Some economists, like Larry Summers, call it “secular stagnation.” Others refer to it as “Japanization.” But all agree that after too many years of inadequate growth in advanced economies, substantial longer-term risks have emerged, not only for the wellbeing of these countries’ citizens but also for the health and stability of the global economy.
Those looking for ways to reduce the risks of inadequate growth agree that, of all possible solutions, increased business investment can make the biggest difference. And many medium-size and large companies, having recovered impressively from the huge shock of the 2008 global financial crisis and subsequent recession, now have the wherewithal to invest in new plants, equipment, and hiring.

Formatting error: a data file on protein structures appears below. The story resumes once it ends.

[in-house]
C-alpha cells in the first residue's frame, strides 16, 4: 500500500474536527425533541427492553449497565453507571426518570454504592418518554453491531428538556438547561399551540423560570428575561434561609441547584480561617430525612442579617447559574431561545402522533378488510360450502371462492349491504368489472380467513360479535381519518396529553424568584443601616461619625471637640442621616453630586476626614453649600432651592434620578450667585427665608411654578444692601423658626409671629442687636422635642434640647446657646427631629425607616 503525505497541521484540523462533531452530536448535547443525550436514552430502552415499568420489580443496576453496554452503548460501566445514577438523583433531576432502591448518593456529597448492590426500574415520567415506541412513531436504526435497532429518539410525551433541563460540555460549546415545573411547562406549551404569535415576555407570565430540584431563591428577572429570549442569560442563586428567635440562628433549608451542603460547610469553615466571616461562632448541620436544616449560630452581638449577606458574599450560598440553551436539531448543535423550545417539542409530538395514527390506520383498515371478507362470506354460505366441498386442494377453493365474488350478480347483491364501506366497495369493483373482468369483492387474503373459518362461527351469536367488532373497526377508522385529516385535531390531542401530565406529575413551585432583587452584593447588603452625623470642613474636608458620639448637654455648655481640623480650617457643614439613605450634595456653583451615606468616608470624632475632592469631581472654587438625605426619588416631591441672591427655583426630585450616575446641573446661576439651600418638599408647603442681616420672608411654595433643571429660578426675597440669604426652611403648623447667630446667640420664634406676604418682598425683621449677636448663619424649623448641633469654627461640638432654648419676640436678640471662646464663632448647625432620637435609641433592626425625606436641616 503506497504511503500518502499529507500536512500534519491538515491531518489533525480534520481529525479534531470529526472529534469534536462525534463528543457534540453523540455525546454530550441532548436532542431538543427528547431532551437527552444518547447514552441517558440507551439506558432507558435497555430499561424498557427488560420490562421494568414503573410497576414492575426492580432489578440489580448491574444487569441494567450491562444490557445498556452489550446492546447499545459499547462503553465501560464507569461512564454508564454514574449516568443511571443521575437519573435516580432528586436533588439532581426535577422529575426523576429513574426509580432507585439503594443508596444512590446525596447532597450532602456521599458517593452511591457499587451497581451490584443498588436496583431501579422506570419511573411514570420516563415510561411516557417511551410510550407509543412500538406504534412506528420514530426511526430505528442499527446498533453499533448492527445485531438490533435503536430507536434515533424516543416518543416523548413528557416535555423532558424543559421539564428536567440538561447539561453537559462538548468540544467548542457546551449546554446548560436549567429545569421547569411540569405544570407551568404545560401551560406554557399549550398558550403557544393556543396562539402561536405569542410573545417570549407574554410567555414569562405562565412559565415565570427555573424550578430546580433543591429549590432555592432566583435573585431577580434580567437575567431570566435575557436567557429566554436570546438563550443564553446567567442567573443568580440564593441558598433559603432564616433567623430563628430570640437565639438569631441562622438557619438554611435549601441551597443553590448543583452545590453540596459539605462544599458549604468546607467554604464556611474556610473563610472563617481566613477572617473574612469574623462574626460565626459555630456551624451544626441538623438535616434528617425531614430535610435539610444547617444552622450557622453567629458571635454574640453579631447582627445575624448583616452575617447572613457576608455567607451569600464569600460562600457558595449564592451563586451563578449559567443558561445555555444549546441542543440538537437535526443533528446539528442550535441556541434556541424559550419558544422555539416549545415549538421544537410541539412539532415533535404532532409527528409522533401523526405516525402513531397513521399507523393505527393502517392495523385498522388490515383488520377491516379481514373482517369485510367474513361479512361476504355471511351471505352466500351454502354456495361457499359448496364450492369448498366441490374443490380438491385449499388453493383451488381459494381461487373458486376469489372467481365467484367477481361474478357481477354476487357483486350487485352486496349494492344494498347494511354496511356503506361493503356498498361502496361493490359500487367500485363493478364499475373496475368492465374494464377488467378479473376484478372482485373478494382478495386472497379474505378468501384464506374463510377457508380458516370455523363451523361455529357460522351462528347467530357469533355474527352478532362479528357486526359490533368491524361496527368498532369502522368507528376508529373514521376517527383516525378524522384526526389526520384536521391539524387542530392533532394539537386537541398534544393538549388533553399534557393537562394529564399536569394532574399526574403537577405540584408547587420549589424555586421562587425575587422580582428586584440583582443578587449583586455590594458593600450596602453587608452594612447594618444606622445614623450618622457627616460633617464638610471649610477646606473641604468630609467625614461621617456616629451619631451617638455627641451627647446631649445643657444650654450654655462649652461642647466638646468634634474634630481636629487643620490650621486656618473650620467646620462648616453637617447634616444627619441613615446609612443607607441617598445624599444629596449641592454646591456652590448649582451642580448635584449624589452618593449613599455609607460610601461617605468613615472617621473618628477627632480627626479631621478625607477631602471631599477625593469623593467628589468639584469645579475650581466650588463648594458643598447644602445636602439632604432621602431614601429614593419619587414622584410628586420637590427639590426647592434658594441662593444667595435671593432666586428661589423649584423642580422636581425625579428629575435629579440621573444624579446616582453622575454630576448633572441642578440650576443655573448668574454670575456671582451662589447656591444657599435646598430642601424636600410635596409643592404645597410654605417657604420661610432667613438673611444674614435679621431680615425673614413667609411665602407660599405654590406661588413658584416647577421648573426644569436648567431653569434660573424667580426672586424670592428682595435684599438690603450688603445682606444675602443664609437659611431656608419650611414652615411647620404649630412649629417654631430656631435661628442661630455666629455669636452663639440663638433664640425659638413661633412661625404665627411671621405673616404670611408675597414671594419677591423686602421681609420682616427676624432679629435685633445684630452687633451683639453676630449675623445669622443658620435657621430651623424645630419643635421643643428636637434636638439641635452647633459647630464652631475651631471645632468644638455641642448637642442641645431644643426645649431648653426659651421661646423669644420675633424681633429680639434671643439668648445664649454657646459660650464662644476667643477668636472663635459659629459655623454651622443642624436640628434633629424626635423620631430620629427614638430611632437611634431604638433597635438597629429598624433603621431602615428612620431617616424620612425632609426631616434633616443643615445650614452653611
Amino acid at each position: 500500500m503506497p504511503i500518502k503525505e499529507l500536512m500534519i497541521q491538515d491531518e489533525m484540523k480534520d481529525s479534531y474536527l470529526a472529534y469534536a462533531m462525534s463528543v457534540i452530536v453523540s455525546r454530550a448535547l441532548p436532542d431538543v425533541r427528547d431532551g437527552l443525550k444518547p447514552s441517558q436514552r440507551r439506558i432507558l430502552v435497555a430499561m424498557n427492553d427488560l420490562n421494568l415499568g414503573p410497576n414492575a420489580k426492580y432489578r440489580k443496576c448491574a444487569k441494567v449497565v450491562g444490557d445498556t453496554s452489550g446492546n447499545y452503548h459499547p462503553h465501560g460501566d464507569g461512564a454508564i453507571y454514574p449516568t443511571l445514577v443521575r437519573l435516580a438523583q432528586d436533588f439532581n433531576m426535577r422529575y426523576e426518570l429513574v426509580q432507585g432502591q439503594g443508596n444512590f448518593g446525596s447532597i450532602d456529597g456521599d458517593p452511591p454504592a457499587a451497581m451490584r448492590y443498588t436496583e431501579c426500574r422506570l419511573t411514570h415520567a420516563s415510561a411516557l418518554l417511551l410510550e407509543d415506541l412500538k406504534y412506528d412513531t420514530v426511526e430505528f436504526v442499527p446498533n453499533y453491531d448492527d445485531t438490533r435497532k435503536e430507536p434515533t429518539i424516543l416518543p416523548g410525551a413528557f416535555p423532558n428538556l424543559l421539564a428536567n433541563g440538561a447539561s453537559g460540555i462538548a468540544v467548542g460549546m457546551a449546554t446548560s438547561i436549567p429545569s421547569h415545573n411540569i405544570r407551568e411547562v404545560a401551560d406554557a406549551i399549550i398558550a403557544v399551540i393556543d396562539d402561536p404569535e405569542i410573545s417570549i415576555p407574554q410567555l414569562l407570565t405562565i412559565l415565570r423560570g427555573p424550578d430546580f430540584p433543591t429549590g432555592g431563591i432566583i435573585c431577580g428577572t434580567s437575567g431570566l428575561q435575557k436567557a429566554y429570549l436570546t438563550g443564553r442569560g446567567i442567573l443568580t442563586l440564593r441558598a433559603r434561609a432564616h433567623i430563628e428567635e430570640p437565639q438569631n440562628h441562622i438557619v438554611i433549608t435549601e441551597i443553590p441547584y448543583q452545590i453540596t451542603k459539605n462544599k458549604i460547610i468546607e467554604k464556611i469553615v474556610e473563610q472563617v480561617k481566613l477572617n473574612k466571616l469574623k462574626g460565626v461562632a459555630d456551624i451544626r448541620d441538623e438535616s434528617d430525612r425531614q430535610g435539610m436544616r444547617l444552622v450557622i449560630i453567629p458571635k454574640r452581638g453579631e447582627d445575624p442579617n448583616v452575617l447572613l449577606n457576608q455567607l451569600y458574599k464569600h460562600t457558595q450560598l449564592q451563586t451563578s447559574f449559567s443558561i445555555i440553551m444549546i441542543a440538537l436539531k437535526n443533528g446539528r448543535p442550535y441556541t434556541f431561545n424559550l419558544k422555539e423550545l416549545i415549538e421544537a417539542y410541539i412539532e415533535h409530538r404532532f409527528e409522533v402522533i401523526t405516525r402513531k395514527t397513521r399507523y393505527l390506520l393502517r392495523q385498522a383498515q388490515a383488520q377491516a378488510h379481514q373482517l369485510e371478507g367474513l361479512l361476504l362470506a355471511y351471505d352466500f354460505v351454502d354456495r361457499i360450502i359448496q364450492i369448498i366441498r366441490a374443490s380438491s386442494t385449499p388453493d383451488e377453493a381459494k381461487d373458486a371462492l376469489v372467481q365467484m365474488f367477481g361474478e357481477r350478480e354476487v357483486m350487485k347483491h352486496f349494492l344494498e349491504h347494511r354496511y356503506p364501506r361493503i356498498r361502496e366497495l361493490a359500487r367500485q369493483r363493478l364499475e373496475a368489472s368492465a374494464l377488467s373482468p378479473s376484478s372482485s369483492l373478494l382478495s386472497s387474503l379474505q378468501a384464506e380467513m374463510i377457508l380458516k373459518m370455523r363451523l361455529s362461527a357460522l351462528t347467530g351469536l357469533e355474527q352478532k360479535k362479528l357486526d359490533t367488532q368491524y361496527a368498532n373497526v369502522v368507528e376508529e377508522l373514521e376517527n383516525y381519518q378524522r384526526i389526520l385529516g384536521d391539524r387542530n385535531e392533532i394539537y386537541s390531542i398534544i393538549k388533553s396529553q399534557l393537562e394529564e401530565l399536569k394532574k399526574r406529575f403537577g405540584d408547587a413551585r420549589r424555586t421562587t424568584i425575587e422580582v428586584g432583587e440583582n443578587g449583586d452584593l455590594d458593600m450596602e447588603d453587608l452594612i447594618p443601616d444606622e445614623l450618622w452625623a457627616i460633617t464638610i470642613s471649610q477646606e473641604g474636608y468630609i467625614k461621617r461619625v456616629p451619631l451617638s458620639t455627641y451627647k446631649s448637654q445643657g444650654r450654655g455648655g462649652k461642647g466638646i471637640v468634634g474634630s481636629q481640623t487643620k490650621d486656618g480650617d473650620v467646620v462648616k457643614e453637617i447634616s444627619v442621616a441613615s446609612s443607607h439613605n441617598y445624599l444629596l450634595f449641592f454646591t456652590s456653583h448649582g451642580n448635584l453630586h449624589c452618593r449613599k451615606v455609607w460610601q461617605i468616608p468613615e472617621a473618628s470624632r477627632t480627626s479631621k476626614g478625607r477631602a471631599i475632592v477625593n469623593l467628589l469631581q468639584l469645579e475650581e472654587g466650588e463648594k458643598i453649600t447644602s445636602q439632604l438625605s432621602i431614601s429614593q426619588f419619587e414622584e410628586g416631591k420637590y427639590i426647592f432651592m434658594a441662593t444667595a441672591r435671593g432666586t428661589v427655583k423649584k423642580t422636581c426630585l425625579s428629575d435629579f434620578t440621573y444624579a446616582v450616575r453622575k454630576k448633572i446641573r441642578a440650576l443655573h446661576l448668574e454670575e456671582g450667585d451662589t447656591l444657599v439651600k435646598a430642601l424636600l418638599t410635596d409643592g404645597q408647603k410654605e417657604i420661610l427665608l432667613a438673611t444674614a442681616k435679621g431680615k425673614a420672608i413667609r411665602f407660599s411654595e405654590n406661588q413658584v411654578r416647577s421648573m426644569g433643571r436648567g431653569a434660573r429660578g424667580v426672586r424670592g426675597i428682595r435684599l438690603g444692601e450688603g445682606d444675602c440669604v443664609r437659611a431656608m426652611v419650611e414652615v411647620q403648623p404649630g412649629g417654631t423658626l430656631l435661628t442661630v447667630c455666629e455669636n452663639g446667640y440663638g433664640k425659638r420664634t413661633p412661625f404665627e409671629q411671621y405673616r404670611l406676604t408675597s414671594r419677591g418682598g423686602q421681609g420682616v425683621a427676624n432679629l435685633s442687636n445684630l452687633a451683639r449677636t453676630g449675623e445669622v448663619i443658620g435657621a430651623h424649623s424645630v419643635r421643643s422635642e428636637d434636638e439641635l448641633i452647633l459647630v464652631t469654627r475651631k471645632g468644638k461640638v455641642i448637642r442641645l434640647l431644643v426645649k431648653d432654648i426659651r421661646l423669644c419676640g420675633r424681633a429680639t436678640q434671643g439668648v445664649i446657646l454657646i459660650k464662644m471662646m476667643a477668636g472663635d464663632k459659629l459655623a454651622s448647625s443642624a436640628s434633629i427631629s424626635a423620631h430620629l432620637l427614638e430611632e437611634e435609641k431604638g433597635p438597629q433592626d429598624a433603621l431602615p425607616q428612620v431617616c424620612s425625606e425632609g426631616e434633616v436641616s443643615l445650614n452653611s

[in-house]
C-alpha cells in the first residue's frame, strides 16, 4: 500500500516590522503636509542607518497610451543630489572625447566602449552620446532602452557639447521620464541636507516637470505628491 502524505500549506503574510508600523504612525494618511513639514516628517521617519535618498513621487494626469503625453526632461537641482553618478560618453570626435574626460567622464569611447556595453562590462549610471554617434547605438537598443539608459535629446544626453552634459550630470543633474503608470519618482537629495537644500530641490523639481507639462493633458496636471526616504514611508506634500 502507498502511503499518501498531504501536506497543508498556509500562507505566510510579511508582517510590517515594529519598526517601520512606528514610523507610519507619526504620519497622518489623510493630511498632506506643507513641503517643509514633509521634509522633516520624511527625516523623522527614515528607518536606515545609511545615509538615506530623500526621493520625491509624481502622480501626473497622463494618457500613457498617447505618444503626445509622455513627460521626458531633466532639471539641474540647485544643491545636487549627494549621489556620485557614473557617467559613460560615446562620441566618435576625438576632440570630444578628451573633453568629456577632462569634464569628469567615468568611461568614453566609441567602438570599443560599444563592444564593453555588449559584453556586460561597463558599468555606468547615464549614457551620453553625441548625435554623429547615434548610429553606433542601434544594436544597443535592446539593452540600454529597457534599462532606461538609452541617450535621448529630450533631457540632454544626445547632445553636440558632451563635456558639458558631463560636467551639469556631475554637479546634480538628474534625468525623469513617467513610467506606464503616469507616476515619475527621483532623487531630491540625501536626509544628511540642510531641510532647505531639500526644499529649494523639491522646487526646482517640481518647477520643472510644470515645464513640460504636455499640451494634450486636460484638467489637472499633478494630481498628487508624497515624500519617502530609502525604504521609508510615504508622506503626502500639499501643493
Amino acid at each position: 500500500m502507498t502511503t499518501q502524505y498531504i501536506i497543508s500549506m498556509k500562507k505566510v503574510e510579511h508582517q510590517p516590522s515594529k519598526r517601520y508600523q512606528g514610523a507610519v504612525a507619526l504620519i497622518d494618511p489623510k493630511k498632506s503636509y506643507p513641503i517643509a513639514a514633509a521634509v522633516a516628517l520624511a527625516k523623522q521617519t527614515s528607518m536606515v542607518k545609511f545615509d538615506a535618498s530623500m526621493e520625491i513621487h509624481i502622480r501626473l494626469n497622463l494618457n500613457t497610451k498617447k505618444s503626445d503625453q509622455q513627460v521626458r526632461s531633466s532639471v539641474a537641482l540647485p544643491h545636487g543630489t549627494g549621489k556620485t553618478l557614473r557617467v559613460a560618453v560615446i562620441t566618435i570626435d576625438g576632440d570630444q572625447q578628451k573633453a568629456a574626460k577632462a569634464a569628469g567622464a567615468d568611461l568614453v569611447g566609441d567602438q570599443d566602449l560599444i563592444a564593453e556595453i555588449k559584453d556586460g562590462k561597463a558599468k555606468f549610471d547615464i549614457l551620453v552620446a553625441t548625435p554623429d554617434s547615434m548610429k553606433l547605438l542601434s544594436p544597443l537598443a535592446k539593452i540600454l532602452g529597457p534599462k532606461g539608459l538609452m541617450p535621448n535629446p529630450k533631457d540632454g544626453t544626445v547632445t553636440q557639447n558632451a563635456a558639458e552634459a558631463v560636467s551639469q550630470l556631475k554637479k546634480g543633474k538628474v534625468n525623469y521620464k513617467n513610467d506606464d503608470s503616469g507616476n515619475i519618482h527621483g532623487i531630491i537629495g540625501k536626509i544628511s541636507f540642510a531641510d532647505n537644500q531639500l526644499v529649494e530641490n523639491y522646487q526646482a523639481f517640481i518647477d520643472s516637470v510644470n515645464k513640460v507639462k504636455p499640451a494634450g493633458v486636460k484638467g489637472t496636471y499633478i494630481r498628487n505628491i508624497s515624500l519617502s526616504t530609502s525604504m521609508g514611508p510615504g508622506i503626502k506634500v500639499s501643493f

Indeed, with profitability at or near record levels, cash holdings by the corporate sector in the United States have piled up quarter after quarter, reaching all-time highs – and earning very little at today’s near-zero interest rates. Moreover, because companies have significantly improved their operating efficiency and lengthened the maturities on their debt, they need a lot less precautionary savings than they did in the past.
However one looks at it, the corporate sector in advanced economies in general, and in the US in particular, is as strong as it has been in many years. Non-financial firms have achieved a mix of resilience and agility that contrasts sharply with prevailing conditions for some households and governments around the world that have yet to confront adequately a legacy of over-leverage.